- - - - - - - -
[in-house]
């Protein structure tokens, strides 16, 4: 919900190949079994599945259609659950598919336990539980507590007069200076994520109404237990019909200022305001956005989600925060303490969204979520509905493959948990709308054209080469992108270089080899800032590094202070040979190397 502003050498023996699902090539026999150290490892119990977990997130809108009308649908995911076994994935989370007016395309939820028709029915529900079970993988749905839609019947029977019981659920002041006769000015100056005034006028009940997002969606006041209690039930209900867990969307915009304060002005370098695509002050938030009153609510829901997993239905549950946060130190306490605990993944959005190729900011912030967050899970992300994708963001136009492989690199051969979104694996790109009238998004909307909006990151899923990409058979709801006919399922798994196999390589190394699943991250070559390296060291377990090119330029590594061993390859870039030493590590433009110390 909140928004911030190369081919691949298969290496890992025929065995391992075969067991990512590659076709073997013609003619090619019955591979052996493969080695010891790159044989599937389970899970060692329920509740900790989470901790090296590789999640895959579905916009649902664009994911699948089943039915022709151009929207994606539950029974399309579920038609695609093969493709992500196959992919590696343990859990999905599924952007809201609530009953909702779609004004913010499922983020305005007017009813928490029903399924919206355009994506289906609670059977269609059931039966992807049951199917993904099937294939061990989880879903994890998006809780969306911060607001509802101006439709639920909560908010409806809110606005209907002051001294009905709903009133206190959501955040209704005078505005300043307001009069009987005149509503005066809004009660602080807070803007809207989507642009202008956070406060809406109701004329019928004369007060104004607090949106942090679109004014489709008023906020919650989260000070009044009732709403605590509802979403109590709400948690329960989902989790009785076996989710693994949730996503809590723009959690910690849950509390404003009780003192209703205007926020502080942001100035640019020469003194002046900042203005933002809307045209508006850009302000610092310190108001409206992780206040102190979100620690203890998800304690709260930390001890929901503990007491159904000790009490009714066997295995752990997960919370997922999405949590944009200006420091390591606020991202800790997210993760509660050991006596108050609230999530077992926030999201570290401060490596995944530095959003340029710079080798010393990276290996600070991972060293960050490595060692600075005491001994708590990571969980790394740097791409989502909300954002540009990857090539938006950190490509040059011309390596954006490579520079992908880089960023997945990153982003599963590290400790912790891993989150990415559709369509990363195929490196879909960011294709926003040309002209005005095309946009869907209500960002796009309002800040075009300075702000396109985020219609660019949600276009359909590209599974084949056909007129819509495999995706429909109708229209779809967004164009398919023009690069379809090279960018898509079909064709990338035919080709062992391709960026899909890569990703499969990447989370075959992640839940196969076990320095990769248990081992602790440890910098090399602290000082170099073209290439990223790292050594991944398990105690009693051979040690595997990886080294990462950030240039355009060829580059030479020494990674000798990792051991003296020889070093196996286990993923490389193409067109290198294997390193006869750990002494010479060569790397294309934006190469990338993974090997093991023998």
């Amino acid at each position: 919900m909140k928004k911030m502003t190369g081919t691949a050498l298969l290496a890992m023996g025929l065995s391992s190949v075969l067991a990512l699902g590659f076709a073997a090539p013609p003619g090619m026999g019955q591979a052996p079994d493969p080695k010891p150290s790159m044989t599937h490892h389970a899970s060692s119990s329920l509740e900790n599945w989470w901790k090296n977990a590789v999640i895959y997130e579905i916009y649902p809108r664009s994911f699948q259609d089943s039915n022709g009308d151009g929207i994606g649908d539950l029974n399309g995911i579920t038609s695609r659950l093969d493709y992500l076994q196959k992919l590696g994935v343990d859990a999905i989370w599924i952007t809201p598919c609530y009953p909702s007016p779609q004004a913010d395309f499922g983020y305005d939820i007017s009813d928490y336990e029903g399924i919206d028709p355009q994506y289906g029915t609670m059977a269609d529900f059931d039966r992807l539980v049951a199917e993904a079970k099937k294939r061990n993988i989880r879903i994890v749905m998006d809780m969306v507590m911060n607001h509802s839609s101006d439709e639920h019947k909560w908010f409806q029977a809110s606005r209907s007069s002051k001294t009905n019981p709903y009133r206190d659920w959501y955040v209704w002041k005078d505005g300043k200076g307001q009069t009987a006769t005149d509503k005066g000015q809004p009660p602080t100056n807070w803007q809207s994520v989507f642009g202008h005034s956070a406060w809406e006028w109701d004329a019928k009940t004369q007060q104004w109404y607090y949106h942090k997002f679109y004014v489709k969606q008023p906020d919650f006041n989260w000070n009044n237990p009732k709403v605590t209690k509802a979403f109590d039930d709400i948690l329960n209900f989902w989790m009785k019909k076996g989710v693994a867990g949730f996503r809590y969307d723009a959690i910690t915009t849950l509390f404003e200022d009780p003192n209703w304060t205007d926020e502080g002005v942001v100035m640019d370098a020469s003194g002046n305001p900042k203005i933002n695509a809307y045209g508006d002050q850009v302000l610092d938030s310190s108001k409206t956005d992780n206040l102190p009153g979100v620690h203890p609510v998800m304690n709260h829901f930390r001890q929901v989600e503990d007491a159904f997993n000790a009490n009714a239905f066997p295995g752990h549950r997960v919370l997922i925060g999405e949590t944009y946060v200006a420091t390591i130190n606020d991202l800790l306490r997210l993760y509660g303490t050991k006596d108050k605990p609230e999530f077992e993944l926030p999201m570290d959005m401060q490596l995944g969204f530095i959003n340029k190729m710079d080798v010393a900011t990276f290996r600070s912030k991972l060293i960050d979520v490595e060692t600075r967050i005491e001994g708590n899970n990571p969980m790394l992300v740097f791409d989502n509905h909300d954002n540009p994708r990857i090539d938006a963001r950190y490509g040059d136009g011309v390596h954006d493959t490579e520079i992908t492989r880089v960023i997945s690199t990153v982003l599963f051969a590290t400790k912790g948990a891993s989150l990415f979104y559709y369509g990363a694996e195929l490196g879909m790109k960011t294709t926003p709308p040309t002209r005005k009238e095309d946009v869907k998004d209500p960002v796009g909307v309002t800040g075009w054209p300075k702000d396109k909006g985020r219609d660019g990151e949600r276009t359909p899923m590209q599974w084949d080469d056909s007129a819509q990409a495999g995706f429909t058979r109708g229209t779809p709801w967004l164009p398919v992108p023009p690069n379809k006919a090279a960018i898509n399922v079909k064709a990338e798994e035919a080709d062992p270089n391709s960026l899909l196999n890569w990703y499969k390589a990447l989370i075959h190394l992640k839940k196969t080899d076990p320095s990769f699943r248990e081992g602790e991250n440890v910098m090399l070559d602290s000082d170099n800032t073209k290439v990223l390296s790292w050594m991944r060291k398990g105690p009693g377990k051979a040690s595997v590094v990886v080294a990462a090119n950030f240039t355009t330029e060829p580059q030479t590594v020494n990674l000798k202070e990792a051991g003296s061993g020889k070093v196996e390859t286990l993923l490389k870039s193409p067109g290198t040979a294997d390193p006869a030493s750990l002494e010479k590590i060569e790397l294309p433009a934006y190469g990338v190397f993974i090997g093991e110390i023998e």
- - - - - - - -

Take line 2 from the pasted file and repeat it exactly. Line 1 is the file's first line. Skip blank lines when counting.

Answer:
């Protein structure tokens, strides 16, 4: 919900190949079994599945259609659950598919336990539980507590007069200076994520109404237990019909200022305001956005989600925060303490969204979520509905493959948990709308054209080469992108270089080899800032590094202070040979190397 502003050498023996699902090539026999150290490892119990977990997130809108009308649908995911076994994935989370007016395309939820028709029915529900079970993988749905839609019947029977019981659920002041006769000015100056005034006028009940997002969606006041209690039930209900867990969307915009304060002005370098695509002050938030009153609510829901997993239905549950946060130190306490605990993944959005190729900011912030967050899970992300994708963001136009492989690199051969979104694996790109009238998004909307909006990151899923990409058979709801006919399922798994196999390589190394699943991250070559390296060291377990090119330029590594061993390859870039030493590590433009110390 909140928004911030190369081919691949298969290496890992025929065995391992075969067991990512590659076709073997013609003619090619019955591979052996493969080695010891790159044989599937389970899970060692329920509740900790989470901790090296590789999640895959579905916009649902664009994911699948089943039915022709151009929207994606539950029974399309579920038609695609093969493709992500196959992919590696343990859990999905599924952007809201609530009953909702779609004004913010499922983020305005007017009813928490029903399924919206355009994506289906609670059977269609059931039966992807049951199917993904099937294939061990989880879903994890998006809780969306911060607001509802101006439709639920909560908010409806809110606005209907002051001294009905709903009133206190959501955040209704005078505005300043307001009069009987005149509503005066809004009660602080807070803007809207989507642009202008956070406060809406109701004329019928004369007060104004607090949106942090679109004014489709008023906020919650989260000070009044009732709403605590509802979403109590709400948690329960989902989790009785076996989710693994949730996503809590723009959690910690849950509390404003009780003192209703205007926020502080942001100035640019020469003194002046900042203005933002809307045209508006850009302000610092310190108001409206992780206040102190979100620690203890998800304690709260930390001890929901503990007491159904000790009490009714066997295995752990997960919370997922999405949590944009200006420091390591606020991202800790997210993760509660050991006596108050609230999530077992926030999201570290401060490596995944530095959003340029710079080798010393990276290996600070991972060293960050490595060692600075005491001994708590990571969980790394740097791409989502909300954002540009990857090539938006950190490509040059011309390596954006490579520079992908880089960023997945990153982003599963590290400790912790891993989150990415559709369509990363195929490196879909960011294709926003040309002209005005095309946009869907209500960002796009309002800040075009300075702000396109985020219609660019949600276009359909590209599974084949056909007129819509495999995706429909109708229209779809967004164009398919023009690069379809090279960018898509079909064709990338035919080709062992391709960026899909890569990703499969990447989370075959992640839940196969076990320095990769248990081992602790440890910098090399602290000082170099073209290439990223790292050594991944398990105690009693051979040690595997990886080294990462950030240039355009060829580059030479020494990674000798990792051991003296020889070093196996286990993923490389193409067109290198294997390193006869750990002494010479060569790397294309934006190469990338993974090997093991023998």